Devyn got a funny look in his eyes. “Or, you know, sometimes a vampire is just a freaking vampire.”
“Like when one is removing the air-conditioning vent over your head. Watch out!” Devyn grabbed for a Nano and chunked it at the vamp’s forehead dead on. The vamp put his freakishly long fingers to his head and howled in pain.
“Shit!” I scurried out of the way, knocking over a stack of Devyn’s first novel. “Oh, I almost forgot—congrats on your book.”
Devyn hurled a laptop at the vampire who screamed anew. “Thanks. Man, revising bites, doesn’t it?”
“I know! It just keeps coming at you! You fix one thing and then—argh!—there’s another problem.” The vampire in the air conditioning shaft moaned and hissed while he waited for his regenerative powers to kick in. I rolled my eyes. “Jesus, what a baby. Walk it off, soldier! You’ll grow new skin in about ten seconds.”
Devyn shook his head. “Vampires. Always crashing parties and they never bring a present.”
Devyn shook up his Sprite can and sprayed the sucker right in the eyes. With one last, horrific scream, he turned to ash. Devyn shrugged. “It’s Holy Sprite.”
“I know. You’d think they’d use that in their advertising.” Devyn’s eyes widened. “Uh-oh.”
I peered through the glass to the outside. A gorgeous vampire with full lips was brooding in a corner. “Ugh. An emo vamp. The worst kind.”
“No,” Devyn clucked. “Not there. There!”
He positioned my head left so that I could see a tall, beefy vampire hurling a chair at the glass. It sailed through the air and landed short.
“Ha! Try again, A-Rod!” Devyn laughed. To me he said, “Those vamps need to turn Johan Santana, get somebody who can pitch on their team. That was just plain embarrassing.”
“And I thought vamps could play baseball…”
We slid down the wall again and tried to distract ourselves.
“Okay, to continue our conversation from last week…” Devyn started.
“Right,” I said. “Your million-dollar idea?”
“Since vampire lit is so hot right now, try this on for size.” He punctuated each word with his hand as if spelling it out on a marquee. “Little Blood House on the Prairie. Vamps attack, killing off Ma and Pa who join the vampire clan. Now, it’s up to Half-Pint and her blind sister, Mary, to fight off a horde of thirsty undead.”
I nodded, considering. “Sweet.”
“It sells itself. Here’s the tagline: Laura Ingalls just got a whole lot Wilder.”
“What’s your million-dollar idea?”
I smirked. “Check it: Samuel Beckett plush toys. ‘Mommy, when I hold this lovey, I feel so empty and alone inside.’”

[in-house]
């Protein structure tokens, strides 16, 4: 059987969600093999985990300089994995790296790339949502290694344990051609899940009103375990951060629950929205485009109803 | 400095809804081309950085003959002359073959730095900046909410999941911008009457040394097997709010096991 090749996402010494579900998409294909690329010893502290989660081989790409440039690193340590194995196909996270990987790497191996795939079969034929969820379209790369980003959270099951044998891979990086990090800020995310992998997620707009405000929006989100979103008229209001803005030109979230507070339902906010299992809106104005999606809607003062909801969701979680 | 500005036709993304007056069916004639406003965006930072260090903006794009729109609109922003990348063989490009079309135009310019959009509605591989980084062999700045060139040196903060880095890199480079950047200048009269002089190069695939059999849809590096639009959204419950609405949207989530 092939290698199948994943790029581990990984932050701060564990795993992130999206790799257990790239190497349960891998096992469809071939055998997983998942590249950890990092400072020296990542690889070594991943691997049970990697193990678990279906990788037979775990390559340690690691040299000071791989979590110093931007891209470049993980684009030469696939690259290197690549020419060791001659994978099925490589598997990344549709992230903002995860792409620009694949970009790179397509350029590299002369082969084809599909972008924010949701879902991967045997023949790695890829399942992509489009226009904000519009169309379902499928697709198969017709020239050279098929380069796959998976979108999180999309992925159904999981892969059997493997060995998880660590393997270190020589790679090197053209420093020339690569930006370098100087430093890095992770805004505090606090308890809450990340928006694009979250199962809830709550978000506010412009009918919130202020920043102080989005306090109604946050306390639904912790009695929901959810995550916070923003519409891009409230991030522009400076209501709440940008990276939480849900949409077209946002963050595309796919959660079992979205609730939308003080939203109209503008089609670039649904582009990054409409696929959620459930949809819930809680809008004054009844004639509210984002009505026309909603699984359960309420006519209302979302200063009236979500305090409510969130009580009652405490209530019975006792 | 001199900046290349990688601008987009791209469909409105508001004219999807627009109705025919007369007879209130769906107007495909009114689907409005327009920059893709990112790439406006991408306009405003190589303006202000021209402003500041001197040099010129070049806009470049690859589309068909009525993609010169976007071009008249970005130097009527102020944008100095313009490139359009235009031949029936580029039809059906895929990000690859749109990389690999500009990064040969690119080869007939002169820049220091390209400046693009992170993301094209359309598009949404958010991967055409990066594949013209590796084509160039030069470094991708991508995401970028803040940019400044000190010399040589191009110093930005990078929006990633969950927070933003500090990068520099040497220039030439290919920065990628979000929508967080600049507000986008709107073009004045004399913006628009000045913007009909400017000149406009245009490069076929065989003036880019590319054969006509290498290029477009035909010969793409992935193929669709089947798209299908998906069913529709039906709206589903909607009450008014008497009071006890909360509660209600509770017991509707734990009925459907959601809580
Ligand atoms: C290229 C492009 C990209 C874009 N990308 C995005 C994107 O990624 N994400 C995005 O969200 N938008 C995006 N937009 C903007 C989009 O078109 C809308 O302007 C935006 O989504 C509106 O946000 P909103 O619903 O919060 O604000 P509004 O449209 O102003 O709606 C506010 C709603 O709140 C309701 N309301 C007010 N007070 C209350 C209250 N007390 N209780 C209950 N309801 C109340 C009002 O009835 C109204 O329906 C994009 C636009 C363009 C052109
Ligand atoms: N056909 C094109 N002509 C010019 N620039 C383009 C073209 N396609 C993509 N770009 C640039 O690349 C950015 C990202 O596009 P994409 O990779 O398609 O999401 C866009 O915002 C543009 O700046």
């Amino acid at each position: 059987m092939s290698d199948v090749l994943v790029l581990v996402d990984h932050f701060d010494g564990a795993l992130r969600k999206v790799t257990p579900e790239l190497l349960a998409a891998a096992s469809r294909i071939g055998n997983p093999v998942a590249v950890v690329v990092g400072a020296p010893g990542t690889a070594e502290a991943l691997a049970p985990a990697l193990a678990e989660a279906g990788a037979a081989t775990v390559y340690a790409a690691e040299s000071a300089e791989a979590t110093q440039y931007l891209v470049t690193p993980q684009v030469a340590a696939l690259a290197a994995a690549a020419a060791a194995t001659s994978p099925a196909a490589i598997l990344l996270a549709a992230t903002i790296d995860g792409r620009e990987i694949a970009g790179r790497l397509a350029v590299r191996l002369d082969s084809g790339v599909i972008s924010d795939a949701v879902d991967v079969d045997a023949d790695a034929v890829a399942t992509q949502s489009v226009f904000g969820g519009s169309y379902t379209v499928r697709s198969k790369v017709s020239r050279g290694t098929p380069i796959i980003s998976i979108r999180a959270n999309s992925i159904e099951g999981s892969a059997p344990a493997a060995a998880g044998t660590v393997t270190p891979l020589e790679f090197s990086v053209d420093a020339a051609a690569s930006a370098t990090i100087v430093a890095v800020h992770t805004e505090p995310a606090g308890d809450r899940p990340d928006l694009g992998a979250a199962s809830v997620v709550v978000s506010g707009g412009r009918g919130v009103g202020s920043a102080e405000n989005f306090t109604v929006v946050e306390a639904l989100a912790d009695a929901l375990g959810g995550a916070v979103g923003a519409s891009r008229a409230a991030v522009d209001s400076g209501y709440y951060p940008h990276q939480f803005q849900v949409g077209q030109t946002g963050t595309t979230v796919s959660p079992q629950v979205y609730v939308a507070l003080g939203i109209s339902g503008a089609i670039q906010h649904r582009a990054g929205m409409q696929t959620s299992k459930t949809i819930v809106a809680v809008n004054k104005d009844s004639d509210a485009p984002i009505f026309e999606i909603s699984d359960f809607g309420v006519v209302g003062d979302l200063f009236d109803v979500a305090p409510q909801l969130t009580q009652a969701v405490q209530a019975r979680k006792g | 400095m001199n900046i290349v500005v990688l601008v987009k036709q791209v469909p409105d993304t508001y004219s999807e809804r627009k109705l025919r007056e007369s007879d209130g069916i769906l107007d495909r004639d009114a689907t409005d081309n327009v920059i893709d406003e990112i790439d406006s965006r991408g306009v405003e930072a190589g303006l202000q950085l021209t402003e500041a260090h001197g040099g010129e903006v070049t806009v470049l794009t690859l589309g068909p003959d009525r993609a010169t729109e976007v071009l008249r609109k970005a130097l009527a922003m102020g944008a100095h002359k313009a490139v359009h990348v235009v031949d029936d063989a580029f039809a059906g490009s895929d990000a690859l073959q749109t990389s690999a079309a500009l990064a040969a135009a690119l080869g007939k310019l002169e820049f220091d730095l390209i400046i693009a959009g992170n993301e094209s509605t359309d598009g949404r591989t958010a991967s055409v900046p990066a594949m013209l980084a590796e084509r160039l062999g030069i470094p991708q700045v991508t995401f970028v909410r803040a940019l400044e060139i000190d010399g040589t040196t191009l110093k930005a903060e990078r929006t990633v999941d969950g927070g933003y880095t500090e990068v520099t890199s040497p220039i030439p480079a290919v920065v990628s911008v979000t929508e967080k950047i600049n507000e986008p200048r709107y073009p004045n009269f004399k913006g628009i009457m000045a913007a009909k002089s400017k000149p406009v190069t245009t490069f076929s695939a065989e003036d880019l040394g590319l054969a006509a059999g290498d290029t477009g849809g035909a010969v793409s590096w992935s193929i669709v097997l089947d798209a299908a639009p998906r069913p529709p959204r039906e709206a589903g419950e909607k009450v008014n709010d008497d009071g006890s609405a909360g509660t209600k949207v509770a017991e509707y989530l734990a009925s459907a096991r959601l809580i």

“Stop with the French!” Devyn stood up suddenly. “Something’s up.”
Whatever plays the vampires had cooked up in their huddle, it was about to come down. There was that unmistakable feeling in the air of vampire plotting. Also, the asshole in the frockcoat pointed to various locations like an unholy flight attendant giving the cross check on the ride to hell.
“Got a bad feeling about this…” Devyn murmured.
“Nineteen’s a tough year. Transitional. But you’ll be okay.” I smiled as reassuringly as I could and clapped him on the back.
“Enough of this crap!” Devyn said. He took an iPod sound deck from the shelf, pulled out the four layers of unnecessary packaging and plugged the thing in. He slipped his iPod into the dock and messed with a few buttons.
“You’re not gonna play Celine Dion, are you? Because I will offer myself to the vamps if you do.”
“Don’t insult me. This is a playlist for destruction, my friend. I’m sick of these self-important wankers ruining my birthday. I am Devyn Burton, bitches, and YOU are crashing my party and harshing my awesome! Prepare to bite it for real!”
Devyn programmed the iPod. A second later, nose-bleed-level guitar riffs delivered a one-two punch to my insides, making me smile. Devyn strapped on a bandolier of Sprite cans and high-end tech. It was insanity. It was certain death. It was beautiful. This kid really was something. And I couldn’t wait to see what his twentieth birthday party would be like.
“Let’s go kick some undead butt,” he snarled.
I grabbed a handful of Nanos and kissed my ass goodbye. “What it is, Dev. Oh, and happy birthday, dude.”
“Thanks.” He gave me a fist bump and threw open the door.